||For nearly a decade, a small group of artists, musicians, writers and travelers has been drinking Ilegal Mezcal, a handcrafted brand of Mexican artisanal liquor with a notorious history that includes smuggling and weeklong parties in a clandestine bar in Guatemala.
Ilegal was born out of John Rexer’s bar, Cafe No Se, an eclectic international watering hole in colonial Antigua, Guatemala. ”Ilegal has texture and is not diluted and polluted by an industrial process,” says Rexer. ”It’s like old hand-tooled leather versus cheap pleather. It’s seductive. People from all walks of life understand the difference. It’s a way of thinking and wanting to live as much as it is fine liquor.”
Ilegal is made in Oaxaca by a fourth-generation mezcalero with a passion for keeping a 500-year-old tradition alive. Pure Espadin agave is baked in earthen pits, stone ground, naturally fermented and distilled twice in small batches. The process is an art form and the result is a beautifully balanced spirit with just a kiss of smoke, making it ideal for cocktails or as a sipping spirit.
Ilegal can be savored in three styles. The unaged Joven has notes of anise, white and red pepper and light fruit with a smooth, lingering and heated finish. The Reposado, aged 4 months in American Oak barrels, has a more caramelized flavor with notes of chocolate, butterscotch, medium smoke and some heat with a longer finish. The Anejo, aged 13 months in American Oak, French Oak and bourbon casks, offers bitter-orange notes with hints of maple and clove.
More Story Details
”Ilegal began back in 2004ish, very informally and almost by mistake. I was bringing down mezcal from Oaxaca for my bar, Cafe No Se, in Antigua Guatemala, and the mezcal became popular very quickly. At the time, we were bringing down unbranded mezcal from a variety of villages in Oaxaca that included: Tlaculula, San Lorenzo, Sola De Vega, Santa Catarina Minas, Hierve el Agua, Santago Matatlan and a few others. You see back in 2004, there were very few mezcals that were certified for export, almost none. Bringing a few bottles across the border was not such a big deal, but try getting 50, 100 or 500 bottles across and things get a bit interesting. We had to be a bit creative in how we brought mezcal across the border. Especially at the borders we were crossing where back then, the cops, the military, the gangs and just plain old thieves had to be eluded or navigated or coopted, if you get my drift.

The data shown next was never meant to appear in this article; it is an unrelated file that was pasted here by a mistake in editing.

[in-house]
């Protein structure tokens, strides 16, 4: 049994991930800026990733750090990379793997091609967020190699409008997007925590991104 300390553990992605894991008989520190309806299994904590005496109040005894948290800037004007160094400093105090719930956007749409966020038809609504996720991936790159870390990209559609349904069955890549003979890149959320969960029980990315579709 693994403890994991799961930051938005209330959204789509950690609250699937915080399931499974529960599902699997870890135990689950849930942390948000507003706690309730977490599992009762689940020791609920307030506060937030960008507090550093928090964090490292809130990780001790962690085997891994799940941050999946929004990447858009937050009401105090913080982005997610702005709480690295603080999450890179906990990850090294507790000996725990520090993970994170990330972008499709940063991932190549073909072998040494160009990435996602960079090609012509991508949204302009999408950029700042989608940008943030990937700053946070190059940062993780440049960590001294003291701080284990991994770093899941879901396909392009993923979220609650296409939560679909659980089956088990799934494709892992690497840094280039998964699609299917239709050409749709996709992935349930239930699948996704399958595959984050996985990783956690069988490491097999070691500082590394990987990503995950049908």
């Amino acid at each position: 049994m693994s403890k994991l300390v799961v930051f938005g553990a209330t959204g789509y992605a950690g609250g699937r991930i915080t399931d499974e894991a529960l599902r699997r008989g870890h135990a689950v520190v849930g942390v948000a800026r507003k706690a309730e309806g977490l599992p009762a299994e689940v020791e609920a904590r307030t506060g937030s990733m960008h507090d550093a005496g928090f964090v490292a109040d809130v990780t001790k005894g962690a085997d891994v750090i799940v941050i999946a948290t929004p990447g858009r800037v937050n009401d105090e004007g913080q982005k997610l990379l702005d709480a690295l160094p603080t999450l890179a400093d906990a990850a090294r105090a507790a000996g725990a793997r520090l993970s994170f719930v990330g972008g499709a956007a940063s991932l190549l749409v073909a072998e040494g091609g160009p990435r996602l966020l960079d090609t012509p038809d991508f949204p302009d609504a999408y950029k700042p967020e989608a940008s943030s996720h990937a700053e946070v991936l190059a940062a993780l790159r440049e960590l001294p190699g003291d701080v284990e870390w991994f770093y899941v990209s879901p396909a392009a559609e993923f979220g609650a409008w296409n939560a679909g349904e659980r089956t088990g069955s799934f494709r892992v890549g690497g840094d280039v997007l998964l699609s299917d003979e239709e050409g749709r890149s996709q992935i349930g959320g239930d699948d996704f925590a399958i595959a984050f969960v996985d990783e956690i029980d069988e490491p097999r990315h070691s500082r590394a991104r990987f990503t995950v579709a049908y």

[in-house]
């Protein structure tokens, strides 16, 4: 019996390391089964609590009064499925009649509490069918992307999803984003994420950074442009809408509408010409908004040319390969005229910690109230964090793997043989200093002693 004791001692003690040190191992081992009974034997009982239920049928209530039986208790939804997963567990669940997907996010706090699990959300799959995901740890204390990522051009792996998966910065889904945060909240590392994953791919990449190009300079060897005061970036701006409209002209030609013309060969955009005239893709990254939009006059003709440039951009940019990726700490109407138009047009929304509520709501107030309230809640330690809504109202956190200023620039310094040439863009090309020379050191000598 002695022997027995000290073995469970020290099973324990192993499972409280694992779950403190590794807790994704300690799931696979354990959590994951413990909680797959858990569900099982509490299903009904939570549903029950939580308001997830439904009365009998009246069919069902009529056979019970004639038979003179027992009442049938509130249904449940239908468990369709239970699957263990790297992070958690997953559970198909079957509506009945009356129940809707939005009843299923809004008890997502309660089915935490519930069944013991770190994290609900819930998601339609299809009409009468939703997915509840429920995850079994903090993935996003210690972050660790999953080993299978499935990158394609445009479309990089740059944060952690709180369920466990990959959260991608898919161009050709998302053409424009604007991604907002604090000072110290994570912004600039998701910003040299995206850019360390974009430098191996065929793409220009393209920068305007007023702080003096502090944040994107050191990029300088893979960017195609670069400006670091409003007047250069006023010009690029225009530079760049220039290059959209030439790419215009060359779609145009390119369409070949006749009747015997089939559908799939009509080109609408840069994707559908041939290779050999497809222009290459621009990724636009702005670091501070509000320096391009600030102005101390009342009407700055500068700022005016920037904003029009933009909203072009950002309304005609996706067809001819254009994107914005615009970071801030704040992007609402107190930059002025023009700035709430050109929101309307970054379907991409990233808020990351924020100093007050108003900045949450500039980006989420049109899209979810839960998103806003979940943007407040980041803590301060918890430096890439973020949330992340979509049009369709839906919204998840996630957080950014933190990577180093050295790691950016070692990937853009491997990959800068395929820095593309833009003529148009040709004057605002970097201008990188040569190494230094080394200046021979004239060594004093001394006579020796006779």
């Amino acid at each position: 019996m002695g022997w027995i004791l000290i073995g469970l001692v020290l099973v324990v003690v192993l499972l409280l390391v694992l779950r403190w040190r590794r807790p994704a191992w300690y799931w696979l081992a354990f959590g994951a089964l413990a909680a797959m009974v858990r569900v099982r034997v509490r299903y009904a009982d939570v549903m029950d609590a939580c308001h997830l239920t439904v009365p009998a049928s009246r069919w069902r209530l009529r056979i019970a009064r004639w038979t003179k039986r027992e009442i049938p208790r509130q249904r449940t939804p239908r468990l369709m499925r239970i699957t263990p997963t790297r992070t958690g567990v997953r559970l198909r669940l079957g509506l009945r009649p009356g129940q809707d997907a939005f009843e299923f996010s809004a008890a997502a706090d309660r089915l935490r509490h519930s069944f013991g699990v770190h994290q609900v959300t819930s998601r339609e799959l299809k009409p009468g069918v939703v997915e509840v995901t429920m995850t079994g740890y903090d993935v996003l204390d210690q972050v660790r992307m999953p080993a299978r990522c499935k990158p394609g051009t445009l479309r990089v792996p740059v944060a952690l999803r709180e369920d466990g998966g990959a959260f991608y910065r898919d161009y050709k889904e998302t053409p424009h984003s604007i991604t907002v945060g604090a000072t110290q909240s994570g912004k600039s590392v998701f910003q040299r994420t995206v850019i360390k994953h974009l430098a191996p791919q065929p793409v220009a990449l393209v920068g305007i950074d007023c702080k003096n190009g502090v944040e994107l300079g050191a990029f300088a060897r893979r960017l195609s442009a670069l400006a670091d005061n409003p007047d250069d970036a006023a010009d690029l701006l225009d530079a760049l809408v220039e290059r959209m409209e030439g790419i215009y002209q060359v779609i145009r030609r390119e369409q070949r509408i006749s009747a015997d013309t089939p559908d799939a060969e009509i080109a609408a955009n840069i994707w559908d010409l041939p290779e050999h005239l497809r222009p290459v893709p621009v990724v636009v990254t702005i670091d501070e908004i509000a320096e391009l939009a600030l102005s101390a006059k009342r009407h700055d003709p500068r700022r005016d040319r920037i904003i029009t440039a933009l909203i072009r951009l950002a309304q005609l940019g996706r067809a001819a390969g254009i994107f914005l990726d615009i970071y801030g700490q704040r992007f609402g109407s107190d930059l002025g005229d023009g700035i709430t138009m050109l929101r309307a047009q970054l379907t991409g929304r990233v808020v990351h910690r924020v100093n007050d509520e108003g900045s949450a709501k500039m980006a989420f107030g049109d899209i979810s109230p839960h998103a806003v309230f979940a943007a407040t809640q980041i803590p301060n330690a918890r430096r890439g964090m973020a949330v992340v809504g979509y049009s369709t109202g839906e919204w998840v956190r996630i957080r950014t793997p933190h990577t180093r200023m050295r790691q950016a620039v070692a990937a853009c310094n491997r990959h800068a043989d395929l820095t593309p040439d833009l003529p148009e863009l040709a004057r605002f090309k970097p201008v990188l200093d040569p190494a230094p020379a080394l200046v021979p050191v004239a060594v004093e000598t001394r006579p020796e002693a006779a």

At first it kind of began with us stuffing bottles into duffle bags, packing them as luggage under the bus and praying none of our bags would be inspected. Two people can bring 30 or so liters that way. But Oaxaca is a long way from Antigua. It is a day and half trip by bus and then running from village to village to buy mezcal is another couple of days or weeks. Itís an insane way to stock a bar. One day a mezcalero, whom I had been dealing with for sometime, proposed that I buy a pallet of mezcal from him.“You like my mezcal,Ē he said, “And it is crazy for you to keep bussing up here every other week.Ē I had no idea how much was in a pallet. When he told me 600 bottles, I said, “Man, I have trouble getting 30 bottles across a border. How the hell am I going to get 600?Ē He looked at me and smiled and said an expression I have heard so often in Mexico. One I have come to love. That expression is: No te preoucupes, yo tengo un tio. Which means: Donít worry about it, I have an uncle.
It turns out his uncle was part of a black market operation on the river between Hidalgo and Guatemala that transported everything you can imagine from one side to the other. By the way, this uncle worked in the mayorís office. So, when I went to meet him at the address given to me, I was a bit in shock. I had a pick-up full of not so legal booze and I pulled into this sweltering border town known for its murder rate and look at the sign in front of the door which reads Alcaldia, Mayorís Office. Just after sunset I was taken to a warehouse on the border that in front was a popsicle factory and in the back, behind huge metal doors, was a vast space for goods to be taken across the river. This was the first big run of Ilegal, there would be many more to follow.
There are now many parts of the same mania. I have this obsession with creating little venues for conversation. Cafe No Se has live music 365 days a year and it offers a space for local artist as well as traveling musicians from around the world to meet and play. Itís also a bar where musicians come to hear musicians. Though we do not play a lot of jazz, in the sense I just mentioned, it is a lot like Smalls in NYC in that it is a musicianís hangout. The bookstore is a used bookstore and we have books in 10-20 languages depending on the stock at the time. It carries better contemporary books as well as classics and a beautifully curated selection of books on a variety of subjects. In an age of Kindle and iPad, Iím a big believer in the printed word and the value of a local bookstore as a place to gather and spread ideas. The bookstore also serves as the headquarters for publishing. We began publishing books last year and weíve been publishing La Cuadra Magazine for 7 years now. La Cuadra is pretty special. We have writers from around the world, some professional and some just starting out. The magazine covers politics, art, music, and travel. A good deal of it is in essay format. The idea is to make you think and laugh, to take it all very seriously and not seriously at all. But, most importantly SAY SOMETHING.”